When the first section of the Metropolitan opened in 1863, 3.75 miles mainly in tunnels, between Bishops Road and Faringdon Street ,few would have predicted that 60 years later, it would be virtualy a small main line railway. Its tracks reached far out into Buckinghamshire, in part shared by the expresses of two great railways, the Great Central and the Great Western. The Metropolitan ran freight services right into the heart of London, on its best commuter trains it ran Pullman cars, and it even had a bosky branch line to Brill which would have delighted Heath Robinson. Although a pioneer of electrification, steam trains still ran on the outer reaches of the system, handing over their trains to the famous Metrovic electric locos “Sarah Siddons” et al, for the remainder of the journey through the tunnels. Indeed steam freight workings underground continued into the 1960s. It was heavily involved in the development of residential properties, in what came to be called “Metroland” and even became embroiled in a scheme to construct a taller rival to the Eiffel Tower at Wembley.
Most of this was due to the drive and ambition of one man (Sir) Edward Watkin, one of the most capable railway administrators of the 19th century. He was chairman of the Metropolitan from 1872 to 1894. His vision was for a line of railway under unified management from Manchester to Paris, via a Channel tunnel. To this end, as General Manager and later chairman of the Manchester, Sheffield and Lincolnshire Railway he pushed the line ever southward, while the Metropolitan pushed northwards to meet, thus eventually enabling the M S and L to become the Great Central. The Metroplolitan, connected with the East London Railway, of which Watkin was at one time chairman, and the East London joined up with the South Eastern, where Watkin also held sway. Despite his enthusiastic promotion of the scheme, the Channel tunnel would not become a reality for another hundred years.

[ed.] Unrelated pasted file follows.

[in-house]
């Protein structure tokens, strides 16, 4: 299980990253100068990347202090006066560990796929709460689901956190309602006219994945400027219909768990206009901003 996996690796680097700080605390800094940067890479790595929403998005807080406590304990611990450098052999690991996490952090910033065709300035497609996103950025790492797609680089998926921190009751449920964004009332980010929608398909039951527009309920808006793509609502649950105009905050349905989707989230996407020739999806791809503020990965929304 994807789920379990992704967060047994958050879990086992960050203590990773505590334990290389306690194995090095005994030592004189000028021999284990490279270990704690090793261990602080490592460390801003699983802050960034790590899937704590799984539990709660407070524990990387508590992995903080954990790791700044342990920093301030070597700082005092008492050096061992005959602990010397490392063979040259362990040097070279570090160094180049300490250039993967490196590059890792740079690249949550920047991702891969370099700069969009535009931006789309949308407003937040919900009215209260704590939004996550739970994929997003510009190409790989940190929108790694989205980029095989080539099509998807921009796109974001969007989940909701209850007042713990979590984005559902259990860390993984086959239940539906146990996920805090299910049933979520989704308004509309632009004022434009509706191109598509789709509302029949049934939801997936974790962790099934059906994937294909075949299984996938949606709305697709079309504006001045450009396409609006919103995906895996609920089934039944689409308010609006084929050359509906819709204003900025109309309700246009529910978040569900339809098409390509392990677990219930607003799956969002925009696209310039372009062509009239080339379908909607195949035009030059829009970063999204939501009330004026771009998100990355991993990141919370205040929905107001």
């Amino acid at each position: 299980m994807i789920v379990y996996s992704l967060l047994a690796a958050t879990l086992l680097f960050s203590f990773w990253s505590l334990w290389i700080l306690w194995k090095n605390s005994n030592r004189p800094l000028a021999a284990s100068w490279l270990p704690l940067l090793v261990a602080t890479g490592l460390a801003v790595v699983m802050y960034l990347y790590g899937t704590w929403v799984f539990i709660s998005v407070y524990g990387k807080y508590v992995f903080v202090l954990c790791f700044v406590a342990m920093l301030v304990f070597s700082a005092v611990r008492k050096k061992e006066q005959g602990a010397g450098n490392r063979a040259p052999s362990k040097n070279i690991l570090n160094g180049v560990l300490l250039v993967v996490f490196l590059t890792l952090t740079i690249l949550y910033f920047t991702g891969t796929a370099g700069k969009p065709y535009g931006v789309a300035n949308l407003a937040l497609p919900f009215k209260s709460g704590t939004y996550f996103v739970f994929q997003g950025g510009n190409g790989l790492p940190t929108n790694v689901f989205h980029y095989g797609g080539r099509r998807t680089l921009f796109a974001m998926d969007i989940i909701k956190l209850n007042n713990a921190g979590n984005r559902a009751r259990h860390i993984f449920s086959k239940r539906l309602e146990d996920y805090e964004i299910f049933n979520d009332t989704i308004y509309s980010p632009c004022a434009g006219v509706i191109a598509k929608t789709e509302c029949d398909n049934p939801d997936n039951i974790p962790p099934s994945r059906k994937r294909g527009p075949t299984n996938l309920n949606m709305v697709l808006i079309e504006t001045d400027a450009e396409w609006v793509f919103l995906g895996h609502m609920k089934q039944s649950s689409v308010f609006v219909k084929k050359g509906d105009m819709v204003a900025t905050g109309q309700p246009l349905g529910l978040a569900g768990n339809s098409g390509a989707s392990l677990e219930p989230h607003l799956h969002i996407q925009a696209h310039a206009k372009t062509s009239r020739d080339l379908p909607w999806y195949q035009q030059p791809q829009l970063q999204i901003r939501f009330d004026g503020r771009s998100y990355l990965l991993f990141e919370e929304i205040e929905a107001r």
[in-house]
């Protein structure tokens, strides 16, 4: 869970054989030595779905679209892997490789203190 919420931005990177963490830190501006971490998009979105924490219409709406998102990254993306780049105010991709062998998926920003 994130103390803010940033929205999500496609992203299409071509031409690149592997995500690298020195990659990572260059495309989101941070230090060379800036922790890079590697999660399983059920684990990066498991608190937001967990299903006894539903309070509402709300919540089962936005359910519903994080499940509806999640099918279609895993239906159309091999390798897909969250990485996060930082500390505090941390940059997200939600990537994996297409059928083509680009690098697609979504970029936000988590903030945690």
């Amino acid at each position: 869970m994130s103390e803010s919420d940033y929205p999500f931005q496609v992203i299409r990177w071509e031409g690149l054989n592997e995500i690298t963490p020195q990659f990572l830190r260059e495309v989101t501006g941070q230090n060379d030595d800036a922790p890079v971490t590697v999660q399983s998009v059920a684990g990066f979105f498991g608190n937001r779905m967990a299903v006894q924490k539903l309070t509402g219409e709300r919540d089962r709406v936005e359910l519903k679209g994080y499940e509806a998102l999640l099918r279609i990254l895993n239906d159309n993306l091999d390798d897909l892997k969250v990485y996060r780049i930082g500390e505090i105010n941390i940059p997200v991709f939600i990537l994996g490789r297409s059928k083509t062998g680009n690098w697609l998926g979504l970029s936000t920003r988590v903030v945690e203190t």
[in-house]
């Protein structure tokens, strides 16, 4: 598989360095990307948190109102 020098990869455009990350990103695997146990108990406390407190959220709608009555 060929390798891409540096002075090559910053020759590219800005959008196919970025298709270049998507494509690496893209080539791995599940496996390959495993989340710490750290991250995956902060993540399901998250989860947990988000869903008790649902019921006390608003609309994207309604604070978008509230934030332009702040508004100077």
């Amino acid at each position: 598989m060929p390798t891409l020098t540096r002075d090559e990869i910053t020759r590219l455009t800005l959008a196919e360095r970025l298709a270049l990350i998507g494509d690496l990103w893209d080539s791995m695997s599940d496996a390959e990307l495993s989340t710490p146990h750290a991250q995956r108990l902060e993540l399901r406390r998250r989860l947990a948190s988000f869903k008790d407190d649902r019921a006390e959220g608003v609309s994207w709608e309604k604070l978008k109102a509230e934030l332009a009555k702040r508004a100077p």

An attractively produced booklet and useful potted history of the “Metro”.
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